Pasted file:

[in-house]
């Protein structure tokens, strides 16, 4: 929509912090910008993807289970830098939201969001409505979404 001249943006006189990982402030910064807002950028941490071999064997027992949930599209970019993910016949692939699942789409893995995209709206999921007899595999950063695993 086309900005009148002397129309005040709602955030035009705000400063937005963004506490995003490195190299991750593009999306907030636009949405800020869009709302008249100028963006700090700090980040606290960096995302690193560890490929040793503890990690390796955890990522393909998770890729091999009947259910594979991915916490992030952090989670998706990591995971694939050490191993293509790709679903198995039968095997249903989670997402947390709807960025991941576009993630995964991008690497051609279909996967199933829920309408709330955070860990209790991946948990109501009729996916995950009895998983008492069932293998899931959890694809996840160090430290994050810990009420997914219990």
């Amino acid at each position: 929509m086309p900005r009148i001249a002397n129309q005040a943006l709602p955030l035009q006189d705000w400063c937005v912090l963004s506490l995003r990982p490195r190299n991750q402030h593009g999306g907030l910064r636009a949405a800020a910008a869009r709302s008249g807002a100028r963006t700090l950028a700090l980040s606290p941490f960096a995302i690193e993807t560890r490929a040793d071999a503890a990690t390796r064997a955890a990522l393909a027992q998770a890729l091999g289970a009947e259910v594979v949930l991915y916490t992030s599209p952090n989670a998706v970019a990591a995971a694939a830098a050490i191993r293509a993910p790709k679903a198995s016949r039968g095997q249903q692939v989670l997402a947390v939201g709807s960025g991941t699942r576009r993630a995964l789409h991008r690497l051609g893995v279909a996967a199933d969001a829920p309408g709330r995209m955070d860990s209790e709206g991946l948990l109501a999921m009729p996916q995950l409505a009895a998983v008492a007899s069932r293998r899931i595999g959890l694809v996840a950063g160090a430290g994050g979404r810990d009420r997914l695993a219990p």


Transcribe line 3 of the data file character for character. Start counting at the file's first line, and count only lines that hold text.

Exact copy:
């Amino acid at each position: 929509m086309p900005r009148i001249a002397n129309q005040a943006l709602p955030l035009q006189d705000w400063c937005v912090l963004s506490l995003r990982p490195r190299n991750q402030h593009g999306g907030l910064r636009a949405a800020a910008a869009r709302s008249g807002a100028r963006t700090l950028a700090l980040s606290p941490f960096a995302i690193e993807t560890r490929a040793d071999a503890a990690t390796r064997a955890a990522l393909a027992q998770a890729l091999g289970a009947e259910v594979v949930l991915y916490t992030s599209p952090n989670a998706v970019a990591a995971a694939a830098a050490i191993r293509a993910p790709k679903a198995s016949r039968g095997q249903q692939v989670l997402a947390v939201g709807s960025g991941t699942r576009r993630a995964l789409h991008r690497l051609g893995v279909a996967a199933d969001a829920p309408g709330r995209m955070d860990s209790e709206g991946l948990l109501a999921m009729p996916q995950l409505a009895a998983v008492a007899s069932r293998r899931i595999g959890l694809v996840a950063g160090a430290g994050g979404r810990d009420r997914l695993a219990p």